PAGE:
This special issue is based on a mini-symposium in the area of neurosciences with the title "Understanding the role of
heteroreceptor complexes in the central nervous system" held at the Nobel Forum, Karolinska Institutet on December 17th,
2012, organized by Kjell Fuxe, Dasiel O. Borroto-Escuela and Luigi F. Agnati. It consists of seven mini-reviews in the field
The early work on negative cooperativity and neuropeptide-monoamine receptor-receptor interactions in the central nervous
system gave the first indications of the existence of homomers and heteromers of G-protein coupled receptors (GPCR), respectively,
and the GPCR field began to expand from monomers into dimers and receptor mosaics (higher-order dimers). It was
underlined that the existence of receptor heteromers with allosteric receptor-receptor interactions increases the diversity and
bias of GPCR recognition and signalling.
The molecular phenomenon of allosteric receptor-receptor interactions is proposed to give a better understanding of brain
function through molecular integration of signals. An alteration in specific receptor-receptor interactions is in fact considered to
play a role in pathogenic mechanisms leading to several diseases, inter alia Parkinson’s disease, hypertension, schizophrenia,
addiction and depression. It is a new principle in molecular medicine. Therefore, pharmacological targeting of receptor-receptor
interactions in heteromers will become an important area for developing more selective drugs with reduced side-effects including
heterobivalent compounds and optimal types of combined treatments. In other words , it will lead to novel strategies for
treatment, and finally novel drugs for treatment of disease.
The first mini-review by Dr. Tena-Campus and colleagues introduces the field of GPCR oligomerization as emerging signalling
units with new opportunities for drug design and discusses the technologies involved for detection of receptor heteromers.
Then the issue moves into examples of receptor-receptor interactions in the DA and neuropeptide field. Dr. Van
Craenenbroeck and colleagues presents an article on the role of dimerization in the biogenesis of DA D4 receptors and thus in
their maturation. Dr. Zaida Diaz-Cabiale and colleagues describe the existence of galanin receptor-neuropeptide Y receptor
interactions in the brain including galanin receptor-neuropeptide Y Y1 interactions in the brain stem. Indications are obtained
that the receptor target for galanin fragment 1-15 is instead a GalR1-GalR2 heteromer.
Then the special issue enters into the role of receptor-receptor interactions in putative striatal GPCR heteromers in Parkinson’s
disease and schizophrenia. Dr. Beggiato and colleagues discuss the role of antagonistic adenosine A2A-D2 receptorreceptor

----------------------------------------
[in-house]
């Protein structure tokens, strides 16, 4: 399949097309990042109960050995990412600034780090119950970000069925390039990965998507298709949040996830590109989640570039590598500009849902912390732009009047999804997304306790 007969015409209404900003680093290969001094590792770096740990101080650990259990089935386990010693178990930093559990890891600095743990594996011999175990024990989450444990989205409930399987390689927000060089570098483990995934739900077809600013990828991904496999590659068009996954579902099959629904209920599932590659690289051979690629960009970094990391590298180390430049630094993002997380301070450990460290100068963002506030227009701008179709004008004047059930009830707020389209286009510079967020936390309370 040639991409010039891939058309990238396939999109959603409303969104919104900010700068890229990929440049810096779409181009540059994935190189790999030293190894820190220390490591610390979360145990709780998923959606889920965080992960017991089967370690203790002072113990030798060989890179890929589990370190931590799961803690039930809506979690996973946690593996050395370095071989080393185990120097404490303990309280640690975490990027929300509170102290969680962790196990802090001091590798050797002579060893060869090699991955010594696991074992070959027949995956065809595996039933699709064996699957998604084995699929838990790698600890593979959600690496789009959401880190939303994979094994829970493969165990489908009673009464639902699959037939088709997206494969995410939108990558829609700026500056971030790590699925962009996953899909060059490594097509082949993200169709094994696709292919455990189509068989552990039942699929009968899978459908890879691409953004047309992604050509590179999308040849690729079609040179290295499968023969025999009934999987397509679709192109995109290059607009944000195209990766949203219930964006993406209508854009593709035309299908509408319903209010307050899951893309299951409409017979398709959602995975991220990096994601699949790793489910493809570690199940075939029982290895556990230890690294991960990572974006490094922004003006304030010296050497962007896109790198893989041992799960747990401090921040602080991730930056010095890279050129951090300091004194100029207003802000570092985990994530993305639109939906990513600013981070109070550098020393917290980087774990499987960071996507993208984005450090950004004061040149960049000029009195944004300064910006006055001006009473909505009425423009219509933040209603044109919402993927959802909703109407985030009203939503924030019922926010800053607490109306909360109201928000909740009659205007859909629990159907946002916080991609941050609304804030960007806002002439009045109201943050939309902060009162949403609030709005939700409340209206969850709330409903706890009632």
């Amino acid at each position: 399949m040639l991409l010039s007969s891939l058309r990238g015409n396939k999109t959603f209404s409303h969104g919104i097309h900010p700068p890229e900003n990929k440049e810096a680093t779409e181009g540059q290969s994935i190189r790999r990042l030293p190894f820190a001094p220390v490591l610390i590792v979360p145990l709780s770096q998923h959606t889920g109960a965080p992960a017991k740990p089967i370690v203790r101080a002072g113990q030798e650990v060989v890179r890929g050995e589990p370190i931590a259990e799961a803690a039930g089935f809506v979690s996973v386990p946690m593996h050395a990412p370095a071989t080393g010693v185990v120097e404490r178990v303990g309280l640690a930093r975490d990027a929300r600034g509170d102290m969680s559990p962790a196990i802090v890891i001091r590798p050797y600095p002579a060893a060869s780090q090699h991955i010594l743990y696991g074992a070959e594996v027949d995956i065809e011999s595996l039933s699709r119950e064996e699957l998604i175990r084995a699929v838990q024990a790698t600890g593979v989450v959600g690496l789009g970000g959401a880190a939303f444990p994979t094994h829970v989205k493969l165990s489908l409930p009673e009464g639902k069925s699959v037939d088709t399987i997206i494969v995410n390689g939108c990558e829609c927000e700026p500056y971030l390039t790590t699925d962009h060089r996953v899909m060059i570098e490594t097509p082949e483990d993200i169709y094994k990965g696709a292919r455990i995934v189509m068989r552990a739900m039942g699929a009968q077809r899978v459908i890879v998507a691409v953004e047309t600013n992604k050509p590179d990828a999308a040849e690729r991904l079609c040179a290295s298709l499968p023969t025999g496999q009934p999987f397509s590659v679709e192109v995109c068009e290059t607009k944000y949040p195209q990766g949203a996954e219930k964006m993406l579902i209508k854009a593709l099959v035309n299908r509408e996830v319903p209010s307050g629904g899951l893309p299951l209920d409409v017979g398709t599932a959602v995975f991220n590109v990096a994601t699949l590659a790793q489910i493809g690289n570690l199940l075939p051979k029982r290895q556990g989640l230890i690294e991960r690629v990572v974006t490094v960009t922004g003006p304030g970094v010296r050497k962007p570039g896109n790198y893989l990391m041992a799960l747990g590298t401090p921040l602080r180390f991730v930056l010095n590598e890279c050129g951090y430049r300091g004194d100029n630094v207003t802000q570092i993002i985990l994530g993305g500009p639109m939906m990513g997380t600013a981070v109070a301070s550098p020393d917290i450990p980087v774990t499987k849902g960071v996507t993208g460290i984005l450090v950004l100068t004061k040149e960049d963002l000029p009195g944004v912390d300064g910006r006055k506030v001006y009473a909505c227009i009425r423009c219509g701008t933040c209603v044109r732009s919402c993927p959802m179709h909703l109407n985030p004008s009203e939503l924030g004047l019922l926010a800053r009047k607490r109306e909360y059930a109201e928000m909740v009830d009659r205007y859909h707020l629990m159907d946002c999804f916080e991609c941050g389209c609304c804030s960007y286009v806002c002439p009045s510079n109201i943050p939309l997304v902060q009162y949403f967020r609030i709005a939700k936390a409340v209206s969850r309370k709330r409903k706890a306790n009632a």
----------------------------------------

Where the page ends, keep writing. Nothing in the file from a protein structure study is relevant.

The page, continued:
interactions in the striato-pallidal GABA neurons and their relevance for treatment of Parkinson’s disease. They give
the rationale for the introduction of A2A receptor antagonists in clinical trials in this disease based on these antagonistic receptor-
receptor interactions which become even more strongly developed in animal models of Parkinson’s disease. Dr. Luca Ferraro
and colleagues instead discuss in detail the antagonistic Neurotensin NTS1-dopamine D2 receptor-receptor interactions in
putative receptor heteromers in the dorsal and ventral striatum. Their involvement in striato-pallidal GABA and mesocorticolimbic
DA communication is discussed with focus on their relevance for Parkinson’s disease, schizophrenia and their treatments.
Dr. Di Liberto and colleagues deal with the role of receptor-receptor interactions in brain trophism and plasticity with focus
on interactions between G protein-coupled receptor-Receptor Tyrosine Kinase, specially the cholinergic and fibroblast growth
factor receptor 1 (FGFR1). mAChR–FGFR1 interactions are indicated leading to transactivation of FGFR1 with potential relevance
Luigi Agnati and colleagues in the last paper of this special issue suggest a unified perspective for integrative brain actions
through “ neurosemeiotics” and “ free energy minimization”. Especially the Bio-semeiotics concept of “adaptor” may involve
the receptor-receptor interactions in heteroreceptor complexes. Through such “adaptors” a code may be produced that give
meaning to the sensory stimuli reaching the cortical regions of the brain .
We hope the readers will find the articles in this special issue of interest and may give some inspiration to enter this exciting
field of receptor research in the CNS which opens up a novel understanding of the molecular events that may lead to neurological
and mental diseases and offer novel strategies for their treatments. The editors are grateful to the authors for their fine contributions
to this special issue.